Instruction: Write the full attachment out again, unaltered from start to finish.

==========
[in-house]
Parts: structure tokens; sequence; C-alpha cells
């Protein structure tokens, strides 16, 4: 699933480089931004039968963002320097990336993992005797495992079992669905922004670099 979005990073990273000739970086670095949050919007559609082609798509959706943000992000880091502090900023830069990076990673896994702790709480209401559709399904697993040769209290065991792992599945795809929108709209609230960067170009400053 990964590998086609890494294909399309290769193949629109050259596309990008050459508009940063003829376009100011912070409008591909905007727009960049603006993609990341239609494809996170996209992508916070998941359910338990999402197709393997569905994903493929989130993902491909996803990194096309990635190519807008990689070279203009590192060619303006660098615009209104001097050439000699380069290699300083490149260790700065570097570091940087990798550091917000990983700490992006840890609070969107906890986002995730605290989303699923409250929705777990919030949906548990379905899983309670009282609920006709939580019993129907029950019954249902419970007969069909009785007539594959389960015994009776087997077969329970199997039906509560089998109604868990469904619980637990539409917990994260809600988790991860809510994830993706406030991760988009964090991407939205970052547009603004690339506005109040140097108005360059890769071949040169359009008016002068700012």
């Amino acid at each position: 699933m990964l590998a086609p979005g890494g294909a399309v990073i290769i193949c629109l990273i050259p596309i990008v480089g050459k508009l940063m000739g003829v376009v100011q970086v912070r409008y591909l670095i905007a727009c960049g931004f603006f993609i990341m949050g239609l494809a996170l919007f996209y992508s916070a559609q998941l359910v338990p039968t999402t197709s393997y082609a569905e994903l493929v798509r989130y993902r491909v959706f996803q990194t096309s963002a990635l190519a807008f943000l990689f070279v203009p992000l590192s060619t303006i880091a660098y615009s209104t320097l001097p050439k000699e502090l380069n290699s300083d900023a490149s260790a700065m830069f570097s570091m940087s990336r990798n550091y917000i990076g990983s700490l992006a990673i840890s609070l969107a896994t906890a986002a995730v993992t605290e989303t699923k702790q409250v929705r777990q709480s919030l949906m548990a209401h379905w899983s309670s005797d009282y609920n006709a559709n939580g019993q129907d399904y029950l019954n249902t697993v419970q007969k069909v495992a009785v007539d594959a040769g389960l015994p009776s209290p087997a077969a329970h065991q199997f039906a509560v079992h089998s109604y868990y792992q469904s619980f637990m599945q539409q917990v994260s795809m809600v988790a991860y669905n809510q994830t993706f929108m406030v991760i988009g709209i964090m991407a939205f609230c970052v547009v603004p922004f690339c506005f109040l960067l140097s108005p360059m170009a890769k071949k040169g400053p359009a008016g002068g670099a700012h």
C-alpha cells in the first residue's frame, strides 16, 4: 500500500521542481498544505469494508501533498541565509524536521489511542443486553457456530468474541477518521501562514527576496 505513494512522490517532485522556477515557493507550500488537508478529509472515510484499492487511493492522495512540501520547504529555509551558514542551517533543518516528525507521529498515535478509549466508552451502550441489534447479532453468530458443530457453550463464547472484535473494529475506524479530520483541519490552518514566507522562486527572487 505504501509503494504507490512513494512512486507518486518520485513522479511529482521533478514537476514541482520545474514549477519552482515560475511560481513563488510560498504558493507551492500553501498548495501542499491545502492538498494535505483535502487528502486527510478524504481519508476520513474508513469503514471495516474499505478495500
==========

[in-house]
Parts: structure tokens; sequence; C-alpha cells
């Protein structure tokens, strides 16, 4: 699933480089931004039968963002320097990336993992005797495992079992669905922004670099 979005990073990273000739970086670095949050919007559609082609798509959706943000992000880091502090900023830069990076990673896994702790709480209401559709399904697993040769209290065991792992599945795809929108709209609230960067170009400053 990964590998086609890494294909399309290769193949629109050259596309990008050459508009940063003829376009100011912070409008591909905007727009960049603006993609990341239609494809996170996209992508916070998941359910338990999402197709393997569905994903493929989130993902491909996803990194096309990635190519807008990689070279203009590192060619303006660098615009209104001097050439000699380069290699300083490149260790700065570097570091940087990798550091917000990983700490992006840890609070969107906890986002995730605290989303699923409250929705777990919030949906548990379905899983309670009282609920006709939580019993129907029950019954249902419970007969069909009785007539594959389960015994009776087997077969329970199997039906509560089998109604868990469904619980637990539409917990994260809600988790991860809510994830993706406030991760988009964090991407939205970052547009603004690339506005109040140097108005360059890769071949040169359009008016002068700012």
């Amino acid at each position: 699933m990964l590998a086609p979005g890494g294909a399309v990073i290769i193949c629109l990273i050259p596309i990008v480089g050459k508009l940063m000739g003829v376009v100011q970086v912070r409008y591909l670095i905007a727009c960049g931004f603006f993609i990341m949050g239609l494809a996170l919007f996209y992508s916070a559609q998941l359910v338990p039968t999402t197709s393997y082609a569905e994903l493929v798509r989130y993902r491909v959706f996803q990194t096309s963002a990635l190519a807008f943000l990689f070279v203009p992000l590192s060619t303006i880091a660098y615009s209104t320097l001097p050439k000699e502090l380069n290699s300083d900023a490149s260790a700065m830069f570097s570091m940087s990336r990798n550091y917000i990076g990983s700490l992006a990673i840890s609070l969107a896994t906890a986002a995730v993992t605290e989303t699923k702790q409250v929705r777990q709480s919030l949906m548990a209401h379905w899983s309670s005797d009282y609920n006709a559709n939580g019993q129907d399904y029950l019954n249902t697993v419970q007969k069909v495992a009785v007539d594959a040769g389960l015994p009776s209290p087997a077969a329970h065991q199997f039906a509560v079992h089998s109604y868990y792992q469904s619980f637990m599945q539409q917990v994260s795809m809600v988790a991860y669905n809510q994830t993706f929108m406030v991760i988009g709209i964090m991407a939205f609230c970052v547009v603004p922004f690339c506005f109040l960067l140097s108005p360059m170009a890769k071949k040169g400053p359009a008016g002068g670099a700012h």
C-alpha cells in the first residue's frame, strides 16, 4: 500500500521542481498544505469494508501533498541565509524536521489511542443486553457456530468474541477518521501562514527576496 505513494512522490517532485522556477515557493507550500488537508478529509472515510484499492487511493492522495512540501520547504529555509551558514542551517533543518516528525507521529498515535478509549466508552451502550441489534447479532453468530458443530457453550463464547472484535473494529475506524479530520483541519490552518514566507522562486527572487 505504501509503494504507490512513494512512486507518486518520485513522479511529482521533478514537476514541482520545474514549477519552482515560475511560481513563488510560498504558493507551492500553501498548495501542499491545502492538498494535505483535502487528502486527510478524504481519508476520513474508513469503514471495516474499505478495500